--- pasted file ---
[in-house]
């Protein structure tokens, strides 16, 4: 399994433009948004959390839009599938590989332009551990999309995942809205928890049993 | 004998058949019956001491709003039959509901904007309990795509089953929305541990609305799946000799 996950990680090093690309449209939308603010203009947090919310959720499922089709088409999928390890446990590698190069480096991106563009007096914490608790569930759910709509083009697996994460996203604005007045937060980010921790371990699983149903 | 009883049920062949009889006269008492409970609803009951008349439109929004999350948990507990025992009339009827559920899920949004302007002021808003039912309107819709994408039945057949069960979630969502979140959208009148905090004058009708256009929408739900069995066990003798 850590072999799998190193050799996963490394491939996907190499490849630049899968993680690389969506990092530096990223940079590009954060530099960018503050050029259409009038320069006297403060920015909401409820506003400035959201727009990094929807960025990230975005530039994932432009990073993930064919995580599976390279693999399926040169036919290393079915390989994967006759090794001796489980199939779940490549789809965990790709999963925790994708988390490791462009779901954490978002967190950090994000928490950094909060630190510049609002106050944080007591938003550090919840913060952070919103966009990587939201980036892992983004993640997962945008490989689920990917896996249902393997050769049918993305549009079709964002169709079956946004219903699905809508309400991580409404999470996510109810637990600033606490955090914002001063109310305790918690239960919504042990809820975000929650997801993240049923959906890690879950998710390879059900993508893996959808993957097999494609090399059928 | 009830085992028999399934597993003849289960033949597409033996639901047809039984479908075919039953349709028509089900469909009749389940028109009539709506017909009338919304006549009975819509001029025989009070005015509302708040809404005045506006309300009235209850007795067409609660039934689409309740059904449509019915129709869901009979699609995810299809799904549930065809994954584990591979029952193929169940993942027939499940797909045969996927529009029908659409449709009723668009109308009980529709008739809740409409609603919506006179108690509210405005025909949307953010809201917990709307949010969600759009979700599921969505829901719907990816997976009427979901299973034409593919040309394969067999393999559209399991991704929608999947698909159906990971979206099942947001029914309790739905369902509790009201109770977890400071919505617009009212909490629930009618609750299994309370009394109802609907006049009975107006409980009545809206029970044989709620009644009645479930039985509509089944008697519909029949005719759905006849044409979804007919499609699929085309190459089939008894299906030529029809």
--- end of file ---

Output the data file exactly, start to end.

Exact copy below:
[in-house]
């Protein structure tokens, strides 16, 4: 399994433009948004959390839009599938590989332009551990999309995942809205928890049993 | 004998058949019956001491709003039959509901904007309990795509089953929305541990609305799946000799 996950990680090093690309449209939308603010203009947090919310959720499922089709088409999928390890446990590698190069480096991106563009007096914490608790569930759910709509083009697996994460996203604005007045937060980010921790371990699983149903 | 009883049920062949009889006269008492409970609803009951008349439109929004999350948990507990025992009339009827559920899920949004302007002021808003039912309107819709994408039945057949069960979630969502979140959208009148905090004058009708256009929408739900069995066990003798 850590072999799998190193050799996963490394491939996907190499490849630049899968993680690389969506990092530096990223940079590009954060530099960018503050050029259409009038320069006297403060920015909401409820506003400035959201727009990094929807960025990230975005530039994932432009990073993930064919995580599976390279693999399926040169036919290393079915390989994967006759090794001796489980199939779940490549789809965990790709999963925790994708988390490791462009779901954490978002967190950090994000928490950094909060630190510049609002106050944080007591938003550090919840913060952070919103966009990587939201980036892992983004993640997962945008490989689920990917896996249902393997050769049918993305549009079709964002169709079956946004219903699905809508309400991580409404999470996510109810637990600033606490955090914002001063109310305790918690239960919504042990809820975000929650997801993240049923959906890690879950998710390879059900993508893996959808993957097999494609090399059928 | 009830085992028999399934597993003849289960033949597409033996639901047809039984479908075919039953349709028509089900469909009749389940028109009539709506017909009338919304006549009975819509001029025989009070005015509302708040809404005045506006309300009235209850007795067409609660039934689409309740059904449509019915129709869901009979699609995810299809799904549930065809994954584990591979029952193929169940993942027939499940797909045969996927529009029908659409449709009723668009109308009980529709008739809740409409609603919506006179108690509210405005025909949307953010809201917990709307949010969600759009979700599921969505829901719907990816997976009427979901299973034409593919040309394969067999393999559209399991991704929608999947698909159906990971979206099942947001029914309790739905369902509790009201109770977890400071919505617009009212909490629930009618609750299994309370009394109802609907006049009975107006409980009545809206029970044989709620009644009645479930039985509509089944008697519909029949005719759905006849044409979804007919499609699929085309190459089939008894299906030529029809």